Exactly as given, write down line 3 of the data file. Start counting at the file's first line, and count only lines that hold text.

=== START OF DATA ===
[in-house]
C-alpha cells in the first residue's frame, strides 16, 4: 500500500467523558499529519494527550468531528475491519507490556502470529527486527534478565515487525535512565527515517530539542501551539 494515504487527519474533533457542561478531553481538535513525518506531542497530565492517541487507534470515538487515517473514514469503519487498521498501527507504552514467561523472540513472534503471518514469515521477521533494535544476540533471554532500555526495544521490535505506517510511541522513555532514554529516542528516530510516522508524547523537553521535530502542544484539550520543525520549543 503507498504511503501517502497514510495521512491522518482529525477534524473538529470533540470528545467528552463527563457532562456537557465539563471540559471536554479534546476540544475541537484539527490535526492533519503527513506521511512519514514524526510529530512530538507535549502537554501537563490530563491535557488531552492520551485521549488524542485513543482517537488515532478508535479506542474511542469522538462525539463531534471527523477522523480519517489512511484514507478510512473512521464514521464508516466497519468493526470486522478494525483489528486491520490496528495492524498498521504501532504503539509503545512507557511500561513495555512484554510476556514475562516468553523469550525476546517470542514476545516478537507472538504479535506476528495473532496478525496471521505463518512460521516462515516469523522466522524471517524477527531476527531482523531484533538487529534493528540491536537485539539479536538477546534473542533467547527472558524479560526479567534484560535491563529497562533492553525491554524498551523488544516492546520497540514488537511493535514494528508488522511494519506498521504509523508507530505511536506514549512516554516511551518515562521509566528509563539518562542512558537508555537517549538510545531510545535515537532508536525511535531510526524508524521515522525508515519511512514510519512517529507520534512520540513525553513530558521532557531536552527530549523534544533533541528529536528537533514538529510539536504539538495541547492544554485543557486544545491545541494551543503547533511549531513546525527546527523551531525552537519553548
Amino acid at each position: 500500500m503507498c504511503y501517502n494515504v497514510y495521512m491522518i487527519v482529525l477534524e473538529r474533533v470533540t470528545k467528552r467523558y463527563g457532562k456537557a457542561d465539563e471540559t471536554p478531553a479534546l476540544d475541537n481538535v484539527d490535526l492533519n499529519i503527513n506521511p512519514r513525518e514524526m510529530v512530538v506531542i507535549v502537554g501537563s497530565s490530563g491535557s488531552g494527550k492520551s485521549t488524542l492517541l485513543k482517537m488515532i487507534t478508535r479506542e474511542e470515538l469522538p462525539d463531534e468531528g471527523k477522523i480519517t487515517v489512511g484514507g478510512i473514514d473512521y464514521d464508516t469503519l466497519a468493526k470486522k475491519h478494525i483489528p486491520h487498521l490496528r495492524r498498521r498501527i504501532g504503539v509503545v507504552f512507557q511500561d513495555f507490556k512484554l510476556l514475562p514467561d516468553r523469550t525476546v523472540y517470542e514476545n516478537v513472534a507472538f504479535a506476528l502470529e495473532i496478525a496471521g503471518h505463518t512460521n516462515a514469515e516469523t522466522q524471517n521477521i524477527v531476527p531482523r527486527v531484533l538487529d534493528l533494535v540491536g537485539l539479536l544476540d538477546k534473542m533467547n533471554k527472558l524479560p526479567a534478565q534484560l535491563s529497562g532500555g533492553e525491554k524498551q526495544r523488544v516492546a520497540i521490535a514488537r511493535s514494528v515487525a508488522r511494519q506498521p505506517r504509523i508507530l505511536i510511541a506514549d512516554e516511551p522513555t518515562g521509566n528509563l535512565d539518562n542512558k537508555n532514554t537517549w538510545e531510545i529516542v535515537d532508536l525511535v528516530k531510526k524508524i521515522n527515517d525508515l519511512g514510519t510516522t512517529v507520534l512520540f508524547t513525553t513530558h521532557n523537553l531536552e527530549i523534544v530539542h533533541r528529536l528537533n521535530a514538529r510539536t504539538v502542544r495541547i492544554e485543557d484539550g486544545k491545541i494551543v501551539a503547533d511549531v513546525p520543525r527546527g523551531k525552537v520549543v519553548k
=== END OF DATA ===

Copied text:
Amino acid at each position: 500500500m503507498c504511503y501517502n494515504v497514510y495521512m491522518i487527519v482529525l477534524e473538529r474533533v470533540t470528545k467528552r467523558y463527563g457532562k456537557a457542561d465539563e471540559t471536554p478531553a479534546l476540544d475541537n481538535v484539527d490535526l492533519n499529519i503527513n506521511p512519514r513525518e514524526m510529530v512530538v506531542i507535549v502537554g501537563s497530565s490530563g491535557s488531552g494527550k492520551s485521549t488524542l492517541l485513543k482517537m488515532i487507534t478508535r479506542e474511542e470515538l469522538p462525539d463531534e468531528g471527523k477522523i480519517t487515517v489512511g484514507g478510512i473514514d473512521y464514521d464508516t469503519l466497519a468493526k470486522k475491519h478494525i483489528p486491520h487498521l490496528r495492524r498498521r498501527i504501532g504503539v509503545v507504552f512507557q511500561d513495555f507490556k512484554l510476556l514475562p514467561d516468553r523469550t525476546v523472540y517470542e514476545n516478537v513472534a507472538f504479535a506476528l502470529e495473532i496478525a496471521g503471518h505463518t512460521n516462515a514469515e516469523t522466522q524471517n521477521i524477527v531476527p531482523r527486527v531484533l538487529d534493528l533494535v540491536g537485539l539479536l544476540d538477546k534473542m533467547n533471554k527472558l524479560p526479567a534478565q534484560l535491563s529497562g532500555g533492553e525491554k524498551q526495544r523488544v516492546a520497540i521490535a514488537r511493535s514494528v515487525a508488522r511494519q506498521p505506517r504509523i508507530l505511536i510511541a506514549d512516554e516511551p522513555t518515562g521509566n528509563l535512565d539518562n542512558k537508555n532514554t537517549w538510545e531510545i529516542v535515537d532508536l525511535v528516530k531510526k524508524i521515522n527515517d525508515l519511512g514510519t510516522t512517529v507520534l512520540f508524547t513525553t513530558h521532557n523537553l531536552e527530549i523534544v530539542h533533541r528529536l528537533n521535530a514538529r510539536t504539538v502542544r495541547i492544554e485543557d484539550g486544545k491545541i494551543v501551539a503547533d511549531v513546525p520543525r527546527g523551531k525552537v520549543v519553548k